April went by in a flash. I am slightly slacking on my New Year's resolution, but for now here is the April update. I will have a post coming soon about my experience at the Boston Art Museum and my research trip to Canada. 

What have we been up to? 
We kicked-off a very busy travel season this past month. At the beginning of April, Christopher and I went to PAX East in Boston to cover for Christopher checked out the booths and conducted interviews, while I spent my day at the Boston Art Museum. Last week I visited Acadia University in Wolfville, Nova Scotia for a conference and research trip. 

We also watched the Kenduskeag Stream Race. It is one of my favorite spring traditions in Bangor. 

April was also the month of parties, projects, and appointments. The speed of life always picks up in Maine during the spring. We are very excited about some of the projects we will be working on during the summer and early autumn.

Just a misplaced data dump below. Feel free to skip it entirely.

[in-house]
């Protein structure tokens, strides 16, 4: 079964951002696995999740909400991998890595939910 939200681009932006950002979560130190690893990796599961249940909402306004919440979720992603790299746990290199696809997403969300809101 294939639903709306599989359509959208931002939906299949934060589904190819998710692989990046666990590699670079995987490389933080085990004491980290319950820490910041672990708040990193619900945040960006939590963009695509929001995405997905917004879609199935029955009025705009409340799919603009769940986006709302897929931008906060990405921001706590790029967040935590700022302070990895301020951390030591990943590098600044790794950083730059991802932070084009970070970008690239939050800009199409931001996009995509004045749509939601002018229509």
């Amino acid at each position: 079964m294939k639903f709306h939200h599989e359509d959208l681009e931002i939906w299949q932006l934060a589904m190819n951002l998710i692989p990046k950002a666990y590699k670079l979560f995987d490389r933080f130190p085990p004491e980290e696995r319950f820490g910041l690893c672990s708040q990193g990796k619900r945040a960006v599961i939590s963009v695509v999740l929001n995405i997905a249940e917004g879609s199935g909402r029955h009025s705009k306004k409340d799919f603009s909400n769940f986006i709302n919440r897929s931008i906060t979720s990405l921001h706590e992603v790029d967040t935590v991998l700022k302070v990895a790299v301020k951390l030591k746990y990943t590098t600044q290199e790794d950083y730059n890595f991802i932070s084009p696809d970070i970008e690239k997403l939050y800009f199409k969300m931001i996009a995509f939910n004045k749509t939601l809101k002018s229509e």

Does archival work count? Once again pleasure reading was on the back burner during the month of April. My eyes were instead drawn to the ever-complicated and inconsistent spelling of eighteenth and nineteenth century writers and clerks.  

Christopher and I checked out Iron Man 2 from our local library in preparation for the new Avengers movie. We enjoyed the movie and found it to be light and entertaining.  I did not otherwise watch or continue any television shows or Netflix series. Our busy schedule meant that we usually spent our evenings working. I hope that summer vacation will lead to a little more down time. There are a number of movies I am particularly excited to see in theaters this summer. 

We did not try any new recipes this month, but we continued to experiment with variations of this ramen recipe. Christopher made the wonderful mistake of putting these treasures in my Easter basket. 

Christopher and I both individually picked up at different times the Concannon Paso Robles Cabernet Sauvignon. This is a pretty basic wine that I think most people would enjoy. It is something one could easily bring to parties. 

I hope that you had a wonderful April and that you have an even better May. I am so glad we have made it to spring! 

Monday, April 9, 2018

March Update

March has come and gone. We are looking forward to the new season and all that spring has in store for us. The winter was dark, but the new season brings so much hope and anticipation.

What have we been up to?